The study of the language of colour has generated great attention since the 19th century in several fields, especially philology and art; exploring the great civilizations considered the bedrock of Europe: Greece and Rome. Surprisingly the Bible, the other pillar on which European culture is founded, has been left on the sidelines of this research, creating a primordial void.
This research project aims to bridge this gap and provide a more complete picture of the language of colour in a book that has inspired both literary and artistic works: the Bible. An interdisciplinary study of the biblical text in its original languages can certainly shed new light on the interpretation of the image and vice versa.
The objectives pursued in the field of philology are to determine the chromatic lexicon of the biblical text, the sensory perception it reflects and the symbolic dimension from which it emanates. In this sense, we believe that the Apocryphal literature and the early Christian literature can shed light on the meaning of colour in the biblical texts both with regard to sensorial perception and symbolism.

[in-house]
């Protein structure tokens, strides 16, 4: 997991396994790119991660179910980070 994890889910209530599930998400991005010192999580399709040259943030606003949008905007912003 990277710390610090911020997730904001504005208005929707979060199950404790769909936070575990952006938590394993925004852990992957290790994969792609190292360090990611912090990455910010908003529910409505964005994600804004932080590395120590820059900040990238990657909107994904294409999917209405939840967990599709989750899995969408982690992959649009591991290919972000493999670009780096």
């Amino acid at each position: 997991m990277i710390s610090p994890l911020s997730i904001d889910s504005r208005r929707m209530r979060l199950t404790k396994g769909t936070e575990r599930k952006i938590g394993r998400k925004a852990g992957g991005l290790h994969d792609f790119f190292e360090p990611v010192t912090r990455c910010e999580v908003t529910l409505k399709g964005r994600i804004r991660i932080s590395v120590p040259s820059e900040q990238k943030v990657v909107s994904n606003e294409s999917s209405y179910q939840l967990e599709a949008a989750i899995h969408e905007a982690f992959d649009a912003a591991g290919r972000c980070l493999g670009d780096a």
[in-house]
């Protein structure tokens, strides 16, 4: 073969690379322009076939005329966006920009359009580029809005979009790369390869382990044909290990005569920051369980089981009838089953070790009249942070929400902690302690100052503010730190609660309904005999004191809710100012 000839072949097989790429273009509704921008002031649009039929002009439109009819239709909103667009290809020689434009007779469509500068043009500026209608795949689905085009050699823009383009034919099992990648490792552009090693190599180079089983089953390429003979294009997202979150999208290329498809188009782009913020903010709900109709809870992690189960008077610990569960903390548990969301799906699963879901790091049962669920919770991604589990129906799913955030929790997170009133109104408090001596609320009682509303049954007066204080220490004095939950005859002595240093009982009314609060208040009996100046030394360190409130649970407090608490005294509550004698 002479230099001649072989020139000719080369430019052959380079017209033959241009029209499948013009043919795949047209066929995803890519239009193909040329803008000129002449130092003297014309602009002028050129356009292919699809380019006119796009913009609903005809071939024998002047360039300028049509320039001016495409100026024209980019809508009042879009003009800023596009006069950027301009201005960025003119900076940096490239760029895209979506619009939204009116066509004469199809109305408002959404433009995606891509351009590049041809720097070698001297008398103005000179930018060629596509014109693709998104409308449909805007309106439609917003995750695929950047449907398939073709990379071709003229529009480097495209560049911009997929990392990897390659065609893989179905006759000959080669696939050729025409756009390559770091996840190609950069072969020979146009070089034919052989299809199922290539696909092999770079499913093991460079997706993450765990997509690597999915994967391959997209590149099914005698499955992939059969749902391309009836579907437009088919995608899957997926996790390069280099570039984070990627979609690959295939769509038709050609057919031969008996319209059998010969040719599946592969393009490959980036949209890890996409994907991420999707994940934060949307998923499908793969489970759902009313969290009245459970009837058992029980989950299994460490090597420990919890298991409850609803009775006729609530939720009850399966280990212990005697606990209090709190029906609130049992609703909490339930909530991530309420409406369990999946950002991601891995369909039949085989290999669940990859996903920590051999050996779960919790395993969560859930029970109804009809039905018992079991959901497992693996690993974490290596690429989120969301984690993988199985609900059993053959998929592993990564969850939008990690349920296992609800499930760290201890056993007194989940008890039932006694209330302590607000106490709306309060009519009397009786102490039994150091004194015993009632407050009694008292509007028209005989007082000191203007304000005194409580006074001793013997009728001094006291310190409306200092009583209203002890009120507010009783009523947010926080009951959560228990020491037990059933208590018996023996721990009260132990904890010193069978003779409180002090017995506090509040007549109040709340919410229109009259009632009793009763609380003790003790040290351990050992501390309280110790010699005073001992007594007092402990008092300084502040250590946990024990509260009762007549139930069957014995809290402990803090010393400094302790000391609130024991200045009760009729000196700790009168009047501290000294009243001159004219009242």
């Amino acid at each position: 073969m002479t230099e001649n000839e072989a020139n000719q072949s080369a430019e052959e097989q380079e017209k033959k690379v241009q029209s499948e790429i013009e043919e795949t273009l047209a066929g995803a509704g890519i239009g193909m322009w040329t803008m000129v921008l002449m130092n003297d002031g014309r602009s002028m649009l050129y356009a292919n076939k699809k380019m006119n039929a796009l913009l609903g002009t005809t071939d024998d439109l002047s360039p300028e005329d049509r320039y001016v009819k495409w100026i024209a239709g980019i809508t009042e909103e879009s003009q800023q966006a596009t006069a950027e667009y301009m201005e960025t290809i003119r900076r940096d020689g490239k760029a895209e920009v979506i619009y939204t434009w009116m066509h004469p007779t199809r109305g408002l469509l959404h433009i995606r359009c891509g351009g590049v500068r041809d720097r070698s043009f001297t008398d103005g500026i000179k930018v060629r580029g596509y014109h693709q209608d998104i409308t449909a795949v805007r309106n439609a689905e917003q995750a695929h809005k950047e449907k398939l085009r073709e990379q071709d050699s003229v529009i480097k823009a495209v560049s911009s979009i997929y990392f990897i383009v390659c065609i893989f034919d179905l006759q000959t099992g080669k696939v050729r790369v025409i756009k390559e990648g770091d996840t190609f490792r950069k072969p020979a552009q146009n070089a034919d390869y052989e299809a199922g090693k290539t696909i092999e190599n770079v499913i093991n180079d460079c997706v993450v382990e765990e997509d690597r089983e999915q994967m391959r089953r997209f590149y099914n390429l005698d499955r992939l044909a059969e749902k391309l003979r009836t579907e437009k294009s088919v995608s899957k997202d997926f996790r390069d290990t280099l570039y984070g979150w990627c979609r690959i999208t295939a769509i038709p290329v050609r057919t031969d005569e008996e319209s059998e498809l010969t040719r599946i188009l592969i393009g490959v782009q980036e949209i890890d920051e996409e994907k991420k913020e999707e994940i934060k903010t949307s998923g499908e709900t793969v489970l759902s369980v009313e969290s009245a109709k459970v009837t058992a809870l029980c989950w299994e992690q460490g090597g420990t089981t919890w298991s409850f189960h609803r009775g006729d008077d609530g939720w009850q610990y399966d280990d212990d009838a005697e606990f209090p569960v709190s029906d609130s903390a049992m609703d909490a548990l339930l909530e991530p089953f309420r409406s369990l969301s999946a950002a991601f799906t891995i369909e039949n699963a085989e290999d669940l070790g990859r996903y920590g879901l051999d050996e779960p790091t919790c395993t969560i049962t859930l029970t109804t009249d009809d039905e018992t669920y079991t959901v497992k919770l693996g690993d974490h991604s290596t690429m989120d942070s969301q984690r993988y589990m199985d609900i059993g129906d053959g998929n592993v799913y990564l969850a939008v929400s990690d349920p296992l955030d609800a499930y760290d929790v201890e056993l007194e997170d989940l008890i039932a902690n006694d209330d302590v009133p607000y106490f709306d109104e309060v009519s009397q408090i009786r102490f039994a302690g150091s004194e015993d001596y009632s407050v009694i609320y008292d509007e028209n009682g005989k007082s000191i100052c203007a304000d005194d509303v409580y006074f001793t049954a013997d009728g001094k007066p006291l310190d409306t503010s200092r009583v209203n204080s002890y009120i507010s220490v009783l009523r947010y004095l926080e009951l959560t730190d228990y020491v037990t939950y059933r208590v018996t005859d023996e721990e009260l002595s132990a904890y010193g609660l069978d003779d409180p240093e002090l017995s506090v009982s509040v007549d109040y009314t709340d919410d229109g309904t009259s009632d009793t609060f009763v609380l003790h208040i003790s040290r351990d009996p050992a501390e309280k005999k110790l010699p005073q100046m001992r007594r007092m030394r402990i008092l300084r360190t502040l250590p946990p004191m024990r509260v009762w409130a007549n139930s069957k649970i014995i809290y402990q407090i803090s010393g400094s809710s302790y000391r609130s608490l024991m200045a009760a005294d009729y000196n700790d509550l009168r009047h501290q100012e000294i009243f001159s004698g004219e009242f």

Concerning the field of artistic representations which have been inspired by the Bible, the objective of the research is to study how the artist uses chromatic language to reflect the biblical scenes, as well as analysing how the biblical language is used and reinterpreted. The period chosen to be studied is that covering the 10th-12th centuries.
Colour, Bible, Symbol, Medieval Minitures, Medieval Bibles